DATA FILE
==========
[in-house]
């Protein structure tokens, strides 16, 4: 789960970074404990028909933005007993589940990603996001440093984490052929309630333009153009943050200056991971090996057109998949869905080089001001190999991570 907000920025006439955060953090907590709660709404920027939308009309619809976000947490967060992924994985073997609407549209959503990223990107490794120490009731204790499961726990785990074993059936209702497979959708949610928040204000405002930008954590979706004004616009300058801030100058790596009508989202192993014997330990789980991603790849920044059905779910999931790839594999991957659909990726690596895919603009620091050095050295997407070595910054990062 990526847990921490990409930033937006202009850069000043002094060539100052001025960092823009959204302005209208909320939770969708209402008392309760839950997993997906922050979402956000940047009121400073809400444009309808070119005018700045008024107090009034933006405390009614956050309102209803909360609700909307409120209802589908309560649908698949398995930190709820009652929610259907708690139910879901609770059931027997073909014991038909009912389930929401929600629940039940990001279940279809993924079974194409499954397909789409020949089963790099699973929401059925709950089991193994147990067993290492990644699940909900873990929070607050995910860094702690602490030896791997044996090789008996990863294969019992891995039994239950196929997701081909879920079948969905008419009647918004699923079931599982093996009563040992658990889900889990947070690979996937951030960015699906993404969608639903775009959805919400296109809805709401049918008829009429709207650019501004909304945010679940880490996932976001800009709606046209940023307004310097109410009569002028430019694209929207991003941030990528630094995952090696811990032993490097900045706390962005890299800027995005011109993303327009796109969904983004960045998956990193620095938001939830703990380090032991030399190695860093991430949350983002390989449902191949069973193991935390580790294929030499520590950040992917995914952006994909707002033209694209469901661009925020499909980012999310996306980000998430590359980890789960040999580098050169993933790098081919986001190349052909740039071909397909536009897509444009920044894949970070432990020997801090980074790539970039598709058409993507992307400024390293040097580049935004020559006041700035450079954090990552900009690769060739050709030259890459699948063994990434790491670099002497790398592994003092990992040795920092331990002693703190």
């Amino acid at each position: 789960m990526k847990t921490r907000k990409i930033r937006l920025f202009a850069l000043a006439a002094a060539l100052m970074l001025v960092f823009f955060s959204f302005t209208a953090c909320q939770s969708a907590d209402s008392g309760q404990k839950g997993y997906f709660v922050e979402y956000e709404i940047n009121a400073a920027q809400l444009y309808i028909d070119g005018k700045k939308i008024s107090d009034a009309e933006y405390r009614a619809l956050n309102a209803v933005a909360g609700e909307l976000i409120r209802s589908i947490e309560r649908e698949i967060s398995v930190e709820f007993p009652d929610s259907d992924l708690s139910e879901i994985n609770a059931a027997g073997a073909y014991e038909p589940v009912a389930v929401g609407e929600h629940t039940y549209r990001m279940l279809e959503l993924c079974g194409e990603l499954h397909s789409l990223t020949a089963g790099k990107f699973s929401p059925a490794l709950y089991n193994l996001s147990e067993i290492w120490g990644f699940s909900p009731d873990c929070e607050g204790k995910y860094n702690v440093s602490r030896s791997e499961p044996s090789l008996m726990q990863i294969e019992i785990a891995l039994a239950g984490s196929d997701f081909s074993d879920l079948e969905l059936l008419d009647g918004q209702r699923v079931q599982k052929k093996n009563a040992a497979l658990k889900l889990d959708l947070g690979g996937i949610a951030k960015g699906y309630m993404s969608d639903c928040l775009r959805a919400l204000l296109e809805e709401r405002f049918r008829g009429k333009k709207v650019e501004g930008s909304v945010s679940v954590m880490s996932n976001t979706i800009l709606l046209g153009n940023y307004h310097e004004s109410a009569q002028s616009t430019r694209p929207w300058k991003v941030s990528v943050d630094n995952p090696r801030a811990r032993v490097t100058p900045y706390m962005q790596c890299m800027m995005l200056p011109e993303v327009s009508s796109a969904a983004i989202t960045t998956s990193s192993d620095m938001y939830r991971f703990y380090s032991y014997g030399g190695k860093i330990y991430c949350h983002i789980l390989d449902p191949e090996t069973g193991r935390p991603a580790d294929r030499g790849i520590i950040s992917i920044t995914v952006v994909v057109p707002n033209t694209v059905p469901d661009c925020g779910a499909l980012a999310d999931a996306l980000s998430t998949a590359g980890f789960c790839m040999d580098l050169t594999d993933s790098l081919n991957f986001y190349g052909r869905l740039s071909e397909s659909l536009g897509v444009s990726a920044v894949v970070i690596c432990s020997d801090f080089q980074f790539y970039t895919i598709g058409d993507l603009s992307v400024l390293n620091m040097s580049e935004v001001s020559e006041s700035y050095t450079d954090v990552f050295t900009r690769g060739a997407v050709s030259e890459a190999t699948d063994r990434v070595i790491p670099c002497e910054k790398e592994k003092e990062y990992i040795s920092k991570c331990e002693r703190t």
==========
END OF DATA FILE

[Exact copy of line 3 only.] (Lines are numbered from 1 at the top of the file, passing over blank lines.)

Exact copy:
């Amino acid at each position: 789960m990526k847990t921490r907000k990409i930033r937006l920025f202009a850069l000043a006439a002094a060539l100052m970074l001025v960092f823009f955060s959204f302005t209208a953090c909320q939770s969708a907590d209402s008392g309760q404990k839950g997993y997906f709660v922050e979402y956000e709404i940047n009121a400073a920027q809400l444009y309808i028909d070119g005018k700045k939308i008024s107090d009034a009309e933006y405390r009614a619809l956050n309102a209803v933005a909360g609700e909307l976000i409120r209802s589908i947490e309560r649908e698949i967060s398995v930190e709820f007993p009652d929610s259907d992924l708690s139910e879901i994985n609770a059931a027997g073997a073909y014991e038909p589940v009912a389930v929401g609407e929600h629940t039940y549209r990001m279940l279809e959503l993924c079974g194409e990603l499954h397909s789409l990223t020949a089963g790099k990107f699973s929401p059925a490794l709950y089991n193994l996001s147990e067993i290492w120490g990644f699940s909900p009731d873990c929070e607050g204790k995910y860094n702690v440093s602490r030896s791997e499961p044996s090789l008996m726990q990863i294969e019992i785990a891995l039994a239950g984490s196929d997701f081909s074993d879920l079948e969905l059936l008419d009647g918004q209702r699923v079931q599982k052929k093996n009563a040992a497979l658990k889900l889990d959708l947070g690979g996937i949610a951030k960015g699906y309630m993404s969608d639903c928040l775009r959805a919400l204000l296109e809805e709401r405002f049918r008829g009429k333009k709207v650019e501004g930008s909304v945010s679940v954590m880490s996932n976001t979706i800009l709606l046209g153009n940023y307004h310097e004004s109410a009569q002028s616009t430019r694209p929207w300058k991003v941030s990528v943050d630094n995952p090696r801030a811990r032993v490097t100058p900045y706390m962005q790596c890299m800027m995005l200056p011109e993303v327009s009508s796109a969904a983004i989202t960045t998956s990193s192993d620095m938001y939830r991971f703990y380090s032991y014997g030399g190695k860093i330990y991430c949350h983002i789980l390989d449902p191949e090996t069973g193991r935390p991603a580790d294929r030499g790849i520590i950040s992917i920044t995914v952006v994909v057109p707002n033209t694209v059905p469901d661009c925020g779910a499909l980012a999310d999931a996306l980000s998430t998949a590359g980890f789960c790839m040999d580098l050169t594999d993933s790098l081919n991957f986001y190349g052909r869905l740039s071909e397909s659909l536009g897509v444009s990726a920044v894949v970070i690596c432990s020997d801090f080089q980074f790539y970039t895919i598709g058409d993507l603009s992307v400024l390293n620091m040097s580049e935004v001001s020559e006041s700035y050095t450079d954090v990552f050295t900009r690769g060739a997407v050709s030259e890459a190999t699948d063994r990434v070595i790491p670099c002497e910054k790398e592994k003092e990062y990992i040795s920092k991570c331990e002693r703190t």